‘Discrepancies’ in Covid-19 death stats
Daily report contains stats of deaths over a period
Delay due to extensive procedure in verifying related details
NOCPCO expert comm. discusses prevention of delay
By Maheesha Mudugamuwa
Discrepancies in reporting Covid-19-related deaths have been revealed, as the statistics pertaining to deaths issued by the Health Ministry’s Epidemiology Unit were not of the deaths that have been recorded the previous day but were pertaining to a number of deaths during a specific period, The Sunday Morning learnt.
As per the Epidemiology Unit statistics issued on Friday (11), a total of 101 deaths have been reported as the highest recorded number of deaths reported in a single day in Sri Lanka. However, the breakdown of the statistics revealed that those deaths have been recorded during the months of February (one), April (one), May (11), and June (88). The deaths that have been recorded in June were also reported from 1 to 9 June, while between 6 June to 7 June, there had been 27 deaths on each day, as recorded by the unit.
Explaining the reason for the Covid-19 deaths that have occurred several weeks ago being accumulated to a single day’s tally, the Public Health Services Deputy Director General Dr. Hemantha Herath told The Sunday Morning that the delay was due to the time period that it takes to confirm some of the deaths, as prior to releasing data on the deaths, there are compulsory guidelines to be followed, which have been issued by the Health Services Director General.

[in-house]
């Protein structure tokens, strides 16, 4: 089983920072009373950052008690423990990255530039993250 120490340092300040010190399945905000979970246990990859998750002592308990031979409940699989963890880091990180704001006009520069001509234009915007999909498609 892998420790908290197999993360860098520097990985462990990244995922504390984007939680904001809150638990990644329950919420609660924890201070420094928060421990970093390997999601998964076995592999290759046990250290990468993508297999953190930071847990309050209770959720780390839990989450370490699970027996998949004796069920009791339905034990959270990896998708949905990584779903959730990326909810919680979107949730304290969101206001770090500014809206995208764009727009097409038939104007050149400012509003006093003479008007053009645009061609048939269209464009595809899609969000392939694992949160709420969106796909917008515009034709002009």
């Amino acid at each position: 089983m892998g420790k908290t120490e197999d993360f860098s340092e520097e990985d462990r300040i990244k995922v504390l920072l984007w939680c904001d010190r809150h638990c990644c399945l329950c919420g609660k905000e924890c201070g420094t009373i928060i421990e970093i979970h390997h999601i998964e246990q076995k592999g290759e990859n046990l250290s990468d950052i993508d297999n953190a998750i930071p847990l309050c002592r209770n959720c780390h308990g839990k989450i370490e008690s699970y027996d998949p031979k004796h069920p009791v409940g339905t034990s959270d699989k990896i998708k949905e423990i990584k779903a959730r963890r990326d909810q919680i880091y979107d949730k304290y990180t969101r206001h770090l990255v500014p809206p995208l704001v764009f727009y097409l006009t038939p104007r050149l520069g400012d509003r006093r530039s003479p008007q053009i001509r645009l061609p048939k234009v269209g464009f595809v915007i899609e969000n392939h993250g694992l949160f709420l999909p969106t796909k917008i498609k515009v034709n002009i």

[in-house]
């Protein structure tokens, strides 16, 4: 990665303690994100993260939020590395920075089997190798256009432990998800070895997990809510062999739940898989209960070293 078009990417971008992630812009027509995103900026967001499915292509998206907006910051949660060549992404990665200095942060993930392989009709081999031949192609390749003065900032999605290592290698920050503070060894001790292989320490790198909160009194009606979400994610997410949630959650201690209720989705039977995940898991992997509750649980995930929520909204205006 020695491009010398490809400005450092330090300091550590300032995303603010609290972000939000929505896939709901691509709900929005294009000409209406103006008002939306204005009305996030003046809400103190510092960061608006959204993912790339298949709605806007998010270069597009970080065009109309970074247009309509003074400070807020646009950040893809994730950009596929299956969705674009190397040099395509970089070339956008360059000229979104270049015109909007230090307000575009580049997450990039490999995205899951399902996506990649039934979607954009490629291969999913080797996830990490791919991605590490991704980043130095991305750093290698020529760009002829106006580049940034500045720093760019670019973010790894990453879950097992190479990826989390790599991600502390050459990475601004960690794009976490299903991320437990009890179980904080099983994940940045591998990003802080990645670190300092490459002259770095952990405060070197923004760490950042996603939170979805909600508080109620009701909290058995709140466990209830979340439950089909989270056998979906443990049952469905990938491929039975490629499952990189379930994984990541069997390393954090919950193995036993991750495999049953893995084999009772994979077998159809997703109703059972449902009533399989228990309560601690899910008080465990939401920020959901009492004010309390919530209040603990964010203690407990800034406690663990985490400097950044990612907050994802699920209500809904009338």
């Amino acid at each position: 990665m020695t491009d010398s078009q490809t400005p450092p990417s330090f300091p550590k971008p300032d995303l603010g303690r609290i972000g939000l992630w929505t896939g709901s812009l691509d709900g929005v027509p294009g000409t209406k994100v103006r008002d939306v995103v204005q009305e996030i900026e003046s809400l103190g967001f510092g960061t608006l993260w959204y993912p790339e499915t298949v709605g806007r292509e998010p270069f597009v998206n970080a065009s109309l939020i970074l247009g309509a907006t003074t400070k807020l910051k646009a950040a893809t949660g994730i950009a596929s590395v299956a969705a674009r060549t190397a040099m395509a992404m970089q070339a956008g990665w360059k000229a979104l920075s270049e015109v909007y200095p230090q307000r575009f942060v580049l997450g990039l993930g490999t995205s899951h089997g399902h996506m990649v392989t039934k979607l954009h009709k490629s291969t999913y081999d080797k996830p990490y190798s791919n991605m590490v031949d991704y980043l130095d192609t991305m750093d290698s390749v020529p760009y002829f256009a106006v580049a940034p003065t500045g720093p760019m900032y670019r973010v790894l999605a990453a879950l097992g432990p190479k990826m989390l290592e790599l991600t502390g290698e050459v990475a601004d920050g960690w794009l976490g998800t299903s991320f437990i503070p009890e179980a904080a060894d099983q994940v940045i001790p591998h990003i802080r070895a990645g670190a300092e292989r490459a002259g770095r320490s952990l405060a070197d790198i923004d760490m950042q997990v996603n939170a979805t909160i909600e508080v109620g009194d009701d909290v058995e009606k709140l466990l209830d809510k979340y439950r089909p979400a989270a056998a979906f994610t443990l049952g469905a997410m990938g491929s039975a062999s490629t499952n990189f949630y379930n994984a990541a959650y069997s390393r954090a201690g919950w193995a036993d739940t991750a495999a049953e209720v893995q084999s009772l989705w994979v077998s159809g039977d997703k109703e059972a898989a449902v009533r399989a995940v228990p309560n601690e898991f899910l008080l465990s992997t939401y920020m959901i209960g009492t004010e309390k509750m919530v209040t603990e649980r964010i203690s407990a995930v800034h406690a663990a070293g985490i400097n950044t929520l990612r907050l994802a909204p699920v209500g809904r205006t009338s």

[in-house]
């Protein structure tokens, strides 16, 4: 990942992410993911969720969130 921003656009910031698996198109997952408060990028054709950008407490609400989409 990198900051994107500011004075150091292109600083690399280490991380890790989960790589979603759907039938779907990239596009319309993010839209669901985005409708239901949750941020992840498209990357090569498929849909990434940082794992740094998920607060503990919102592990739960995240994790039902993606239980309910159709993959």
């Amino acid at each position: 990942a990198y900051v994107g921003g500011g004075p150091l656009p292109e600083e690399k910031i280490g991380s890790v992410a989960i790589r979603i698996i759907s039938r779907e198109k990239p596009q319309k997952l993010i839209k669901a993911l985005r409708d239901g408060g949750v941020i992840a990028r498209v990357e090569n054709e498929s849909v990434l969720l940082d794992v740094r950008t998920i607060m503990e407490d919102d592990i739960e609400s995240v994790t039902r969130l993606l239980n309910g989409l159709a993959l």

He however stressed that the delay in reporting the deaths was not because of the inefficiency of the health officials but due to the specific procedure that they should follow before issuing the statistics.
Meanwhile, the National Operations Centre for the Prevention of the Covid-19 Outbreak (NOCPCO) expert committee is looking into the possibility of avoiding the delays in reporting deaths due to Covid-19.
It is learnt that the committee has also discussed the nature of the information being received with regard to a day’s death toll since those reports contain more or less accumulated numbers of deaths covering sometimes very old dates, which in turn presents a slightly skewed picture to the public.